If you can't visit by Labor Day, you can still make the society a focal point of a day trip to Bethel. Through October (and then by appointment through May) you can visit "To Improve the Farmer's Lot The Grange in Maine" in the barn exhibit space at the Moses Mason home. The exhibit chronicles the influential rural fraternal organization to which some 10 percent of Maine citizens once belonged.

More exhibits are next door in the society's 1821 O'Neil Robinson House, which has a nice gift shop and is open year-round. "Sunday River, Mt. Abram and More! Celebrating the Skiing Heritage of the Bethel Area" opens Sept. 19 and runs until late May.

It's largely because of these two ski resorts, which are turning 50, that Bethel doesn't shut down come winter. There's a fun mix of shops and eating places in the small downtown; walking tour maps are available at the historical society.

Sunday River, in Newry, offers outdoor activities year-round. From late summer into fall you can hike and mountain bike there. Take in mountain views on the new Chondola lift ride in chairlifts or enclosed gondolas. It's open Friday to Sunday through mid-October.

On an Indian summer day stop at the Artists' Covered Bridge near the resort (follow signs from Route 26). It's a nice place to wade with kids. North of the resort Route 26 winds through Grafton Notch State Park, making for an idyllic foliage drive. There's lots of hiking here, and it's a short walk from the parking area to Screw Auger Falls another cool spot on a warm day.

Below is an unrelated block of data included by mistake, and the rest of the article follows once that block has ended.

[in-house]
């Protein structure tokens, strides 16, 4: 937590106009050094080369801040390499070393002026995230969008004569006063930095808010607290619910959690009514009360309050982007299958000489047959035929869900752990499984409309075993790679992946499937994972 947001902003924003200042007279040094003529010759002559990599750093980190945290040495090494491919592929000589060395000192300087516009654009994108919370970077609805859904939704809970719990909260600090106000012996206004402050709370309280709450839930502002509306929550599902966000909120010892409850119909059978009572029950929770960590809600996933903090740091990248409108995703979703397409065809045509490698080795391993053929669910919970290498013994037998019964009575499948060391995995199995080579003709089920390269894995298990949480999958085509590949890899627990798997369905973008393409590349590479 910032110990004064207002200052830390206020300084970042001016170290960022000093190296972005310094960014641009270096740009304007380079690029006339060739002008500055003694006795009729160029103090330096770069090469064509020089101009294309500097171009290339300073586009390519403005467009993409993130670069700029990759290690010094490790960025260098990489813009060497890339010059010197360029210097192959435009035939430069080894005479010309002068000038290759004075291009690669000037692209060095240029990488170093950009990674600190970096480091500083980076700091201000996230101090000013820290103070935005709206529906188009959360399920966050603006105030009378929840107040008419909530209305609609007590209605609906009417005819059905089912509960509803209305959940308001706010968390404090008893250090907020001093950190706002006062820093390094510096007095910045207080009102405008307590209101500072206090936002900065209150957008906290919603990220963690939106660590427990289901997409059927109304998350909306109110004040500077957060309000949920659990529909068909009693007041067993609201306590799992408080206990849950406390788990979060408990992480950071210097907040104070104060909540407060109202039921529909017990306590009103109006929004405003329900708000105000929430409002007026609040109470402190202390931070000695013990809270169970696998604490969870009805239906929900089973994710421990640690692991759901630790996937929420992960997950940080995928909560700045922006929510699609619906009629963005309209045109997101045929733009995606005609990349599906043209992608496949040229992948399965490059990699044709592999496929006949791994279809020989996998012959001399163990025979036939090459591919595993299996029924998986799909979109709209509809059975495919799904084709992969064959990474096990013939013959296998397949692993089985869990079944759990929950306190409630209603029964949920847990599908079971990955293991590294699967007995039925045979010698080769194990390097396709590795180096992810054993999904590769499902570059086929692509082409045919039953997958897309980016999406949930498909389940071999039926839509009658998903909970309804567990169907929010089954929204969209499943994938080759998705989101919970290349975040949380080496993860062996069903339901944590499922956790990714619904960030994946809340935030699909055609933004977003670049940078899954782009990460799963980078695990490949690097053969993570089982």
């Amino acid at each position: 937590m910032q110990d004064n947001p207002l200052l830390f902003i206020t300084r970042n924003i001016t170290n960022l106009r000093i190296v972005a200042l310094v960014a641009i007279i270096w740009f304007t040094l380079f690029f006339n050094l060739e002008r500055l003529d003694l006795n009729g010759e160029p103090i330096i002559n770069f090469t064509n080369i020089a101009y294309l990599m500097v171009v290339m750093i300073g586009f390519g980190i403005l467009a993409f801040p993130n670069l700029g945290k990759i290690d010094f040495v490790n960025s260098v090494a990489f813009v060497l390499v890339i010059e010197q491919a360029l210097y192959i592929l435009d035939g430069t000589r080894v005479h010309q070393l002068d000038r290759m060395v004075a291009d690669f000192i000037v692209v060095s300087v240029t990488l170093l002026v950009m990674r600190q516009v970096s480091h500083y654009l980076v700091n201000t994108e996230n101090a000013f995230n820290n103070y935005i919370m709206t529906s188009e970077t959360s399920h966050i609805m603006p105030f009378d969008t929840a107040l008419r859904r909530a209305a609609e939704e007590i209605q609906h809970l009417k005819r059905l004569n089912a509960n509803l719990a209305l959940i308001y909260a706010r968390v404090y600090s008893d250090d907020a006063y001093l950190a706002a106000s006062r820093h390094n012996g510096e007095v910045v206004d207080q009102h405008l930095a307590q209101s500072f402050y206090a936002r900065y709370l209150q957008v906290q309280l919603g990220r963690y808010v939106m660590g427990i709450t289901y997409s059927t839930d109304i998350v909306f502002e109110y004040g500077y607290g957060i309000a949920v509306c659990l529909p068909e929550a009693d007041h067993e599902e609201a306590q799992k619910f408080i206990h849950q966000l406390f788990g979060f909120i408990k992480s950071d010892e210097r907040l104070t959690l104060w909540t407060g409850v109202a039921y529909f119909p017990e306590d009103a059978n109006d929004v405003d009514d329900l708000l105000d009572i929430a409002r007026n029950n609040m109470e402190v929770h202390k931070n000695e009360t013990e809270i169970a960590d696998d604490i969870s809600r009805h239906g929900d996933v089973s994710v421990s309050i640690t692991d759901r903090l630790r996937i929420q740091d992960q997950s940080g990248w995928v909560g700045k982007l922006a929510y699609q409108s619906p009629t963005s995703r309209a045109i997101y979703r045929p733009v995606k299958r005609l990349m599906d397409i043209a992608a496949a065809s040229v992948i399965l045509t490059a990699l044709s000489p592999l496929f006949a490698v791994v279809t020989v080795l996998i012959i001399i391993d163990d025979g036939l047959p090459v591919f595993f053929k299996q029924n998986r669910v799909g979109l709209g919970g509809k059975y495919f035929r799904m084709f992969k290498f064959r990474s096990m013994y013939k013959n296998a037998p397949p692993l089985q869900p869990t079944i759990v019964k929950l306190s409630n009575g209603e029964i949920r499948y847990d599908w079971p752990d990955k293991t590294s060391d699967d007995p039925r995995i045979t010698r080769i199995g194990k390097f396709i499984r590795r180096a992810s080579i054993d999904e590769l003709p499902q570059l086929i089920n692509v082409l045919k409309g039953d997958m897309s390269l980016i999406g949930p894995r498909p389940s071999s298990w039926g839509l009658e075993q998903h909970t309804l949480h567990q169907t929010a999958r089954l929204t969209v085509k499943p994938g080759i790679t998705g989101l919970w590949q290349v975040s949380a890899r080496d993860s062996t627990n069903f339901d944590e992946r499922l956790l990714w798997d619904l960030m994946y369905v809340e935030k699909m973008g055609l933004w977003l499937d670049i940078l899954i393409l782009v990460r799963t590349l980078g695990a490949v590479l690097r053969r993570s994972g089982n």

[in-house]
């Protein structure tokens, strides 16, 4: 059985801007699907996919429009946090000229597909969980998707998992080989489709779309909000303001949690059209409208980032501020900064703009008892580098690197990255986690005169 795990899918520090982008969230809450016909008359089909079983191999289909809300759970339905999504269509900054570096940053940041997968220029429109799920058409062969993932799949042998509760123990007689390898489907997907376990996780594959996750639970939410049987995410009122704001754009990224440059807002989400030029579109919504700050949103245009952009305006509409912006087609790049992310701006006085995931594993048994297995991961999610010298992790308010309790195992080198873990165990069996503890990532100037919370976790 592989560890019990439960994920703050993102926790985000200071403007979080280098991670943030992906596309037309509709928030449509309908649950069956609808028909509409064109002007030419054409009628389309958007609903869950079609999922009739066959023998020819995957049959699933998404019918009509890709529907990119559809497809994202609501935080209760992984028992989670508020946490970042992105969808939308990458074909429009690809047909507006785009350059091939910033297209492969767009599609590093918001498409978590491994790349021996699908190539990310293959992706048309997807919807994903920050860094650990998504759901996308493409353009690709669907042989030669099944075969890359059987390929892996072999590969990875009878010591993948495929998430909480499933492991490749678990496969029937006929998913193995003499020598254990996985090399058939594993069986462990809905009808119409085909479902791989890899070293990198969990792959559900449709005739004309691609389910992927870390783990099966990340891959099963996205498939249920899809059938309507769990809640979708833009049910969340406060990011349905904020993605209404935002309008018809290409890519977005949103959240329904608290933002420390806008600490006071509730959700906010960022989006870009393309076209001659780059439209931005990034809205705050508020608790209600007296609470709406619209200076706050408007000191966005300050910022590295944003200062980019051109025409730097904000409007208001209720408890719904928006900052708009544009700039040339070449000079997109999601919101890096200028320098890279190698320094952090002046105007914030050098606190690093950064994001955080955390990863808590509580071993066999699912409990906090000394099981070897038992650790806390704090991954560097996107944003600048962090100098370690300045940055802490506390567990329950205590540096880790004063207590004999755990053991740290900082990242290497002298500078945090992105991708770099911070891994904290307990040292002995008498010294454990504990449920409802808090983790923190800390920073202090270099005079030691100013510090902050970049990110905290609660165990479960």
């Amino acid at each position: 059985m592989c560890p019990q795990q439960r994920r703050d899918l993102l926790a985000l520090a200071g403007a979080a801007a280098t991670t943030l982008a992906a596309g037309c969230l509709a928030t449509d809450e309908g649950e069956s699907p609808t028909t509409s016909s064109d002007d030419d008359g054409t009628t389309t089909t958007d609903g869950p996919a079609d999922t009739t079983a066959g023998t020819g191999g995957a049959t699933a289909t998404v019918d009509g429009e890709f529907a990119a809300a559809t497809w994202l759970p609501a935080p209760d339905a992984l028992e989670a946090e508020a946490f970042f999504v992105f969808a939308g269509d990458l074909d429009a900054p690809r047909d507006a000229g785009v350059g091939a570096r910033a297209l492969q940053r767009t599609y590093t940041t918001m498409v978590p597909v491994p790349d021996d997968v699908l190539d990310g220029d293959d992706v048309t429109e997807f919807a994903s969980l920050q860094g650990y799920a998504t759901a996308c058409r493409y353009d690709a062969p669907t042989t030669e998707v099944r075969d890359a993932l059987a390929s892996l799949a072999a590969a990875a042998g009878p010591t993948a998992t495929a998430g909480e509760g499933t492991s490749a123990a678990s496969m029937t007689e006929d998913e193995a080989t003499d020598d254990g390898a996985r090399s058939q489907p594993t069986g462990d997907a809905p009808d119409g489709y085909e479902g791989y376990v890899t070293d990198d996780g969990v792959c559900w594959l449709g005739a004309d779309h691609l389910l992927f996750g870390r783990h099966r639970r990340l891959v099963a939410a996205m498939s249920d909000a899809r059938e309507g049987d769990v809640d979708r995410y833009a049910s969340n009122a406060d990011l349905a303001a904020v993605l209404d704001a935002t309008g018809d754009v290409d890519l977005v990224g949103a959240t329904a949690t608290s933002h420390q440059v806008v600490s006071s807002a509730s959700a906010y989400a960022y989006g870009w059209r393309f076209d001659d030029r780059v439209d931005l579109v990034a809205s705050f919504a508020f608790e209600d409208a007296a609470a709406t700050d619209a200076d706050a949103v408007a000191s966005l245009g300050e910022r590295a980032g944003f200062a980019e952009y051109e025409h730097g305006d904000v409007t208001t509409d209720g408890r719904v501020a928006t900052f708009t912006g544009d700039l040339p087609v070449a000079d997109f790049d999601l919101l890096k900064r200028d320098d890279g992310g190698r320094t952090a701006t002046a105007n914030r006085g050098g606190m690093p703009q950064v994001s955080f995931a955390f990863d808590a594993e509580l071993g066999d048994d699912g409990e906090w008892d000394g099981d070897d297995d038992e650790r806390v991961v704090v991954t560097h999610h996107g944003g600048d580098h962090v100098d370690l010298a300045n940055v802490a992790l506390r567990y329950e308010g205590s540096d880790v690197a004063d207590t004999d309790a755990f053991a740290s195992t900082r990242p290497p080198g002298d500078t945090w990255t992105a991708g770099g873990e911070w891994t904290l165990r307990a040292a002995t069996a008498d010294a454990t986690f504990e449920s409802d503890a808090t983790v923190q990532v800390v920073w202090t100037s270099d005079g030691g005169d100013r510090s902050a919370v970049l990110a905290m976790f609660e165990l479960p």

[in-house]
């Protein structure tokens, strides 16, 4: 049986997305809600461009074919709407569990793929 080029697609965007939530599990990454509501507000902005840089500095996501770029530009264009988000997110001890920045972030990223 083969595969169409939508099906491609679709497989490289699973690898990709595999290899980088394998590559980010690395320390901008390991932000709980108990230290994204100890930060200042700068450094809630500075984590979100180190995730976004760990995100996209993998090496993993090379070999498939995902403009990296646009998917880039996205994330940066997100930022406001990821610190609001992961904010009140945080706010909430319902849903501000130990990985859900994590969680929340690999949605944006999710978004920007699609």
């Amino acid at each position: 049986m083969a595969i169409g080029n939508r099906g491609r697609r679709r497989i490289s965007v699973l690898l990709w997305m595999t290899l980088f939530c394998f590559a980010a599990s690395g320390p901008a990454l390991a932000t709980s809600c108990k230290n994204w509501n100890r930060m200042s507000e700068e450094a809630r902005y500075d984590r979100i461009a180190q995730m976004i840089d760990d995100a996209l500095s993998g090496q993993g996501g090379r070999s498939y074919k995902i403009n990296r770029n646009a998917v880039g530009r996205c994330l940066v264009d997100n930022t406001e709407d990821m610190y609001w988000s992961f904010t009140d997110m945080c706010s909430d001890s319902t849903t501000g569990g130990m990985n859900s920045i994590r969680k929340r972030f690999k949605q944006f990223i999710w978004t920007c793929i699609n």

IF YOU GO: Bethel Historical Society, www.bethelhistorical.org, 824-2908 or 800-824-2910; Bethel Area Chamber of Commerce, www.bethelmaine.com, 824-2282 or 800-442-5826; Sunday River, www.sundayriver.com, 824-3000; Grafton Notch State Park, 824-2912 (in season).


Winter Harbor and the Schoodic Peninsula are more than three hours from the Portland area, so it may be a bit of a stretch for a day trip for southern Maine residents. But it's worth going if you can get an early start. From the Bangor area, it's an ideal afternoon jaunt just over an hour away.

The town largely folds up in winter (though Elsa's Inn on the Harbor in nearby Prospect Harbor is open year-round, as is J.M. Gerrish Provisions, a hip downtown caf with tables on the porch). But many galleries in the area stay open through mid-October or so (and open off-season by appointment). Downtown, you'll find shops that sell art, wares and crafts made by the area's many skilled artists. More galleries and artisan shops are found at homes along country roads in Winter Harbor and Gouldsboro, the two towns (the latter has several villages) on the Schoodic Peninsula.

Shopping isn't the only reason to come of course. The only mainland section of Acadia National Park is located in Winter Harbor off Route 186 at the end of the peninsula. The scenic six-mile, one-way loop drive through the park's Schoodic section has spectacular views of Mount Desert Island across Frenchman Bay. There's a parking area at the peninsula's tip, where waves thrash the granite slabs. Hike up Schoodic Head for more stunning ocean views.

The biennial Schoodic International Sculpture Symposium runs through Sept. 12 at the park's Schoodic Education and Research Center. It brings in an international group of sculptors to create public sculptures for towns in the region. "Cleat," a work from the inaugural symposium two years ago, is just off the town landing in Winter Harbor, rising from the water (if the tide is in).

IF YOU GO: Schoodic Chamber of Commerce, www.acadia-schoodic.org, which produces a visitor's pamphlet (also online) that includes a list of galleries and shops; Acadia National Park, 288-3338, www.nps.gov/acad; Schoodic International Sculpture Symposium, www.schoodicsculpture.org.

By MARY RUOFF, Special to the Maine Sunday Telegram August 23, 2009
Mary Ruoff is a freelance writer in Belfast and a contributor to Fodor's travel guides.